The Curmudgeon


Wednesday, June 19, 2013

Postal Voters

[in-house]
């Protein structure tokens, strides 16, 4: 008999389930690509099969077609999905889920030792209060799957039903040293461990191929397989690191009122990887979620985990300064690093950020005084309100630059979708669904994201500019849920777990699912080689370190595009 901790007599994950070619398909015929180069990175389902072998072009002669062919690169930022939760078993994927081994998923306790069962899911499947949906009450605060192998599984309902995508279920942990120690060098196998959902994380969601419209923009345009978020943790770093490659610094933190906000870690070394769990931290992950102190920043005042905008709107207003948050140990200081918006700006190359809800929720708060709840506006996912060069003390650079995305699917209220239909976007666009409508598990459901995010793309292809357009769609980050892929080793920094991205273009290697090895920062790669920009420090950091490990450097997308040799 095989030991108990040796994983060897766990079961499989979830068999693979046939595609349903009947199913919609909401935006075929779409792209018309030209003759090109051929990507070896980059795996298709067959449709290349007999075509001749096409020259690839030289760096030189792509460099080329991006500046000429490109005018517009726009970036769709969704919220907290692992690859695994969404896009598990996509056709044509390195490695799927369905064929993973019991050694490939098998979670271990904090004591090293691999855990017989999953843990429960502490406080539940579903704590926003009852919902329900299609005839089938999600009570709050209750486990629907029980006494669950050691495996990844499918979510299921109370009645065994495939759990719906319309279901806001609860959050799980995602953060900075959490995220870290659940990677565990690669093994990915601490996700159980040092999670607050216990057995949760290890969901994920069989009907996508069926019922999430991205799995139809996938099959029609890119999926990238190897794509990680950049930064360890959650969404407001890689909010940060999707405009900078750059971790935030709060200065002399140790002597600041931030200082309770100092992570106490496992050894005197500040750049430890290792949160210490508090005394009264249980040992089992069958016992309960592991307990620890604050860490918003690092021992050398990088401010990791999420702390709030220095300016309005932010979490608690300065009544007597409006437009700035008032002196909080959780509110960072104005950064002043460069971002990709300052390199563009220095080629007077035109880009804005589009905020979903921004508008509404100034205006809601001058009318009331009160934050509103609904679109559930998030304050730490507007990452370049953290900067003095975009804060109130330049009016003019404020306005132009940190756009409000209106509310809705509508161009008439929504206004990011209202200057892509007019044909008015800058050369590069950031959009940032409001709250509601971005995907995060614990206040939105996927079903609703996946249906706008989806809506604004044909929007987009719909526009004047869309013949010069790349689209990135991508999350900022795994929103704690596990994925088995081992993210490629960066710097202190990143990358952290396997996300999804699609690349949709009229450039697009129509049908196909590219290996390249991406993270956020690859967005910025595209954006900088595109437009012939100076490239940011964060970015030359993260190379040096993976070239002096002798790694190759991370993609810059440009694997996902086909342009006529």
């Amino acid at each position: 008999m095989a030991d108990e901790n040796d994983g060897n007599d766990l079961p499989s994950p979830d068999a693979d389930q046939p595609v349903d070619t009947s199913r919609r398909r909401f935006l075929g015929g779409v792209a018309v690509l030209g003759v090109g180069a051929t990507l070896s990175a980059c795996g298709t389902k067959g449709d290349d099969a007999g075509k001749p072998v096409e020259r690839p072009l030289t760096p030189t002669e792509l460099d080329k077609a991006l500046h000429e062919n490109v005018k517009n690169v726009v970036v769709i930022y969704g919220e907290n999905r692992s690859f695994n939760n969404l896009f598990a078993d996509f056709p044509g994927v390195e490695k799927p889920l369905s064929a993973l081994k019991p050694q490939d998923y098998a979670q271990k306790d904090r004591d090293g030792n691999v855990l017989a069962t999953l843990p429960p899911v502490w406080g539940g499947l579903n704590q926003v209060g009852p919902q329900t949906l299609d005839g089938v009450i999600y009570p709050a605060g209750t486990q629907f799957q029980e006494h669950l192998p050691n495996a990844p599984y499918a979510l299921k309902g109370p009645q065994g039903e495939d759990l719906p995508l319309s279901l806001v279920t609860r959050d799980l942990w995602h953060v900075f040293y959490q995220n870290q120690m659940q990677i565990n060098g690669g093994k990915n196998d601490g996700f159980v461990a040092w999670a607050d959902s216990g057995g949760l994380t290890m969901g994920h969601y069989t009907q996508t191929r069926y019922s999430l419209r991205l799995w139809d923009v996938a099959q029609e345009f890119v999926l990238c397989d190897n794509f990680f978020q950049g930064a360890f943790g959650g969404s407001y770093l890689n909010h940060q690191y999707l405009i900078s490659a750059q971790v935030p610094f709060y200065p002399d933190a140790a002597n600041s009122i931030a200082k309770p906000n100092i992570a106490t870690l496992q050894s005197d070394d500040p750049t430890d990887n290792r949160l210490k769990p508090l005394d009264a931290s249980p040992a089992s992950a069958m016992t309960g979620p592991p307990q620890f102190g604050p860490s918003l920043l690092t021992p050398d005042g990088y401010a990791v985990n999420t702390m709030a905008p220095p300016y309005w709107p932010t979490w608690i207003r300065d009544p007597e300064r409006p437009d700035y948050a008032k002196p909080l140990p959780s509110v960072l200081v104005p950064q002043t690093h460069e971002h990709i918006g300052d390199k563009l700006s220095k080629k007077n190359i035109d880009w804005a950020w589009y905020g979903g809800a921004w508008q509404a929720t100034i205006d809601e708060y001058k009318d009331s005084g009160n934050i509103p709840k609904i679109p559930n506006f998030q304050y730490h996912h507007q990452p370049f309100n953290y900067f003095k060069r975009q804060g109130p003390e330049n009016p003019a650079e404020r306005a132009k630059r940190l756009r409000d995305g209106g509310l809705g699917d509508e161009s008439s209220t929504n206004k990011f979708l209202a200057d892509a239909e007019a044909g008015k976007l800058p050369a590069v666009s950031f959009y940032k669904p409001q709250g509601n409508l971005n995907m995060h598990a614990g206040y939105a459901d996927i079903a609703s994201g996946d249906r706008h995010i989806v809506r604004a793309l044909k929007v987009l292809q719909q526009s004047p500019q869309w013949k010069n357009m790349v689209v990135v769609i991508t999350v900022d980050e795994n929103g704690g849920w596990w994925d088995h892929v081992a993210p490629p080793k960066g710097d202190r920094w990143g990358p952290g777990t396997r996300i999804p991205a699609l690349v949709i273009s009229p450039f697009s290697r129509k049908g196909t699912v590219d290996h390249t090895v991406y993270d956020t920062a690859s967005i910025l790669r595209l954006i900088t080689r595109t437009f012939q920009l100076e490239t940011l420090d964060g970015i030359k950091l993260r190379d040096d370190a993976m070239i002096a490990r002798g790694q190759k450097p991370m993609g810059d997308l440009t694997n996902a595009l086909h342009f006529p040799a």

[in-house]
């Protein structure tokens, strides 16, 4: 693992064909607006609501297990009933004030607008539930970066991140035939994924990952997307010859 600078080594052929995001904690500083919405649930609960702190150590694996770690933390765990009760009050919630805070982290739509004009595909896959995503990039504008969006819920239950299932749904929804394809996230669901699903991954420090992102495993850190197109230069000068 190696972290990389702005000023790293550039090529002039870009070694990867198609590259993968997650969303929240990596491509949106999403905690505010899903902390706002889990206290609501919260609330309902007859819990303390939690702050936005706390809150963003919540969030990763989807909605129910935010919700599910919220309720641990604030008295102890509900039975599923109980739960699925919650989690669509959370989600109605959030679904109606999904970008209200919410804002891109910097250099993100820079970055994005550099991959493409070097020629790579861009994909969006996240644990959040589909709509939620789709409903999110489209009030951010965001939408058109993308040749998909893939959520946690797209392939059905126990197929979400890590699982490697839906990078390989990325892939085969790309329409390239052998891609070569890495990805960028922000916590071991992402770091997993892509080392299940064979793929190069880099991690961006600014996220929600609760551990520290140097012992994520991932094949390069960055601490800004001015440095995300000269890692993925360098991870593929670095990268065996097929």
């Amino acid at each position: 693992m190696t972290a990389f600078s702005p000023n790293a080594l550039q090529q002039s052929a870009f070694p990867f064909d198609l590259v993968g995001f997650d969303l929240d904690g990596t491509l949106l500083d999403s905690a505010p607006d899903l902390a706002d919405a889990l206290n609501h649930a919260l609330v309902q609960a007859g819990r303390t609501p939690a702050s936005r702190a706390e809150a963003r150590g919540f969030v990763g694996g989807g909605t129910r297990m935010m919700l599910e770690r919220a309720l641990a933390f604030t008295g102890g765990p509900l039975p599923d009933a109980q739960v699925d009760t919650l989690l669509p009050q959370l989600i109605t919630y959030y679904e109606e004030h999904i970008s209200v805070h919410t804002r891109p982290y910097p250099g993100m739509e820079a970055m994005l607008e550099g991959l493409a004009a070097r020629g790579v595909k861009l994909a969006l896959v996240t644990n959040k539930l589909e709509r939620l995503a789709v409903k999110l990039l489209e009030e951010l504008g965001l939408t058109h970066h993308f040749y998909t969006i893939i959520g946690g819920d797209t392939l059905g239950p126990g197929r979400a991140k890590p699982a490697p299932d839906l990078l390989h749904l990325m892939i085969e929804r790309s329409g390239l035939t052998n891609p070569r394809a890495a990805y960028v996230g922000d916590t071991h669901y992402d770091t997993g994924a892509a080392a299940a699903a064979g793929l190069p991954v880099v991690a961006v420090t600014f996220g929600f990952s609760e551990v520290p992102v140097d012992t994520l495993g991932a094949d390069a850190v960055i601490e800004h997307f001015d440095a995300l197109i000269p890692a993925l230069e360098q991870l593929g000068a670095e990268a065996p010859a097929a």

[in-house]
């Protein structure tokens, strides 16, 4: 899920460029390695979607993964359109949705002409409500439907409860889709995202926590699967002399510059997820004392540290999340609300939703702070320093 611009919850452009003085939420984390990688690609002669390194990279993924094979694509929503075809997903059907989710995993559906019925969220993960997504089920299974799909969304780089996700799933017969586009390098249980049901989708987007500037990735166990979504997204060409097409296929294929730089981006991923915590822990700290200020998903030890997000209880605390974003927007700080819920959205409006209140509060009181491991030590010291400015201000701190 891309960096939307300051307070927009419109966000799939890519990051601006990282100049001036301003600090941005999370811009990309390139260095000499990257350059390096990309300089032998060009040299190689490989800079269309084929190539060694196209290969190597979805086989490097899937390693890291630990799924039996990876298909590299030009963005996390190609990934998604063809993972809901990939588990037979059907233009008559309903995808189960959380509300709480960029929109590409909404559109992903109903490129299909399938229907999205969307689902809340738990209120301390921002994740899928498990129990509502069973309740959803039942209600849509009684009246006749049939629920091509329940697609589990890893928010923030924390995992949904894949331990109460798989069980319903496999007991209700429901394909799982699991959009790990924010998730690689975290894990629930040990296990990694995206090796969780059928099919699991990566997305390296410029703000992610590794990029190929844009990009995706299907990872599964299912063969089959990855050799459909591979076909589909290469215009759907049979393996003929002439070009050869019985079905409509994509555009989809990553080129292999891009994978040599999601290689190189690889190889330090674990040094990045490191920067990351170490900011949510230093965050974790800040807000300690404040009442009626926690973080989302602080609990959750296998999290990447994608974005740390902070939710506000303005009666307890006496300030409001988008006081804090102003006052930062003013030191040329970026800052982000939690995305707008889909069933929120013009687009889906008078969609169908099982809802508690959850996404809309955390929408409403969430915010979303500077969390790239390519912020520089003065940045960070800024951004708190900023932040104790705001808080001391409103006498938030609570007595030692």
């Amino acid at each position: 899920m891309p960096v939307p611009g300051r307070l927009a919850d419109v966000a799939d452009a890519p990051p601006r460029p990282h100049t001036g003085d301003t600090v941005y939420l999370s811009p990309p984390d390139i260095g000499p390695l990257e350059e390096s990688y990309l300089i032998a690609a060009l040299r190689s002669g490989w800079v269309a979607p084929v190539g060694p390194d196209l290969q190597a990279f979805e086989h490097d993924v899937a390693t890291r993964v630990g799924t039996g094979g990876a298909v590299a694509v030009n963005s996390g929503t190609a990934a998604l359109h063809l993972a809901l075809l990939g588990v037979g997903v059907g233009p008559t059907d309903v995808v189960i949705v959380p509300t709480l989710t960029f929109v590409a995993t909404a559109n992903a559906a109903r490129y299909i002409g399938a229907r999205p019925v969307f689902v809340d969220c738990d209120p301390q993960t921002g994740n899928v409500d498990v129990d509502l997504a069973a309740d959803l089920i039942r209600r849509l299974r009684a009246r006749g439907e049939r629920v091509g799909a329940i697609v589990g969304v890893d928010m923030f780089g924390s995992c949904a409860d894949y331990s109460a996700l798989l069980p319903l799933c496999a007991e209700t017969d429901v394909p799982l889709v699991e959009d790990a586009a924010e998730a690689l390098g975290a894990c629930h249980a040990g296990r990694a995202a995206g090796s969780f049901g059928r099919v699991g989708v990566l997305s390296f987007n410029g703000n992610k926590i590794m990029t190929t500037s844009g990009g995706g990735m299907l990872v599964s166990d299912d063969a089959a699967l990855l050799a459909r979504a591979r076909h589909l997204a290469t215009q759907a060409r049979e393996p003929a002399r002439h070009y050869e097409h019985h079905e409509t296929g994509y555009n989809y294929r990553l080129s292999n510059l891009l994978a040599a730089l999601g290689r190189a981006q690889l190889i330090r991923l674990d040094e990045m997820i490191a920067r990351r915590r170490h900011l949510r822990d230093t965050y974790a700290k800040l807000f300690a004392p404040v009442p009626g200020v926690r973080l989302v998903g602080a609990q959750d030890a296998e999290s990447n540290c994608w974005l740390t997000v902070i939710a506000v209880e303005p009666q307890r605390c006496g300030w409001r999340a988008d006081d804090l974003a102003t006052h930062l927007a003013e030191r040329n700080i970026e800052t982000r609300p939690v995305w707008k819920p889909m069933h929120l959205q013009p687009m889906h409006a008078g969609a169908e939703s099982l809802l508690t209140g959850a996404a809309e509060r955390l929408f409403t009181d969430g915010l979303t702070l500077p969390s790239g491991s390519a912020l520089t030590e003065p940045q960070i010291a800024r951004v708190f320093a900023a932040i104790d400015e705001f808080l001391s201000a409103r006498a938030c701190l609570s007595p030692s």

Royal Mail workers, who doubtless know as little about what's good for them as medical workers know about patient care, have voted against privatisation of the service. More than ninety-six per cent opposed the sell-off, on a turn-out of seventy-four per cent; so in the absence of the usual excuses we can doubtless expect comparisons to Hitler's plebiscites in the near future. The Government has promised that at least ten per cent of shares in the privatised company will go to the proles, and the company has promised that terms and conditions will not be affected except when they are. Royal Mail has also proclaimed that privatisation would "combine the best of the public and private sectors", which means that public money will be used for private profit in the great public-service tradition of Network Rail, Southern Cross, G4S, Serco, ATOS Healthcare and so forth. "Our plans are not new," squealed Michael Fallon, who is something or other at the Ministry for Profiteering and apparently believes that workers tend to oppose the pilfering of the public sector out of sheer antiquarianism. Fallon pointed out that Parliament debated and backed the privatisation two years ago; and it will indeed be a sad day for democracy when some thousands of mere taxpayers can outvote the nods and winks of a few hundred time-servers, seat-warmers, chancers and show-offs in the House of Claimants.


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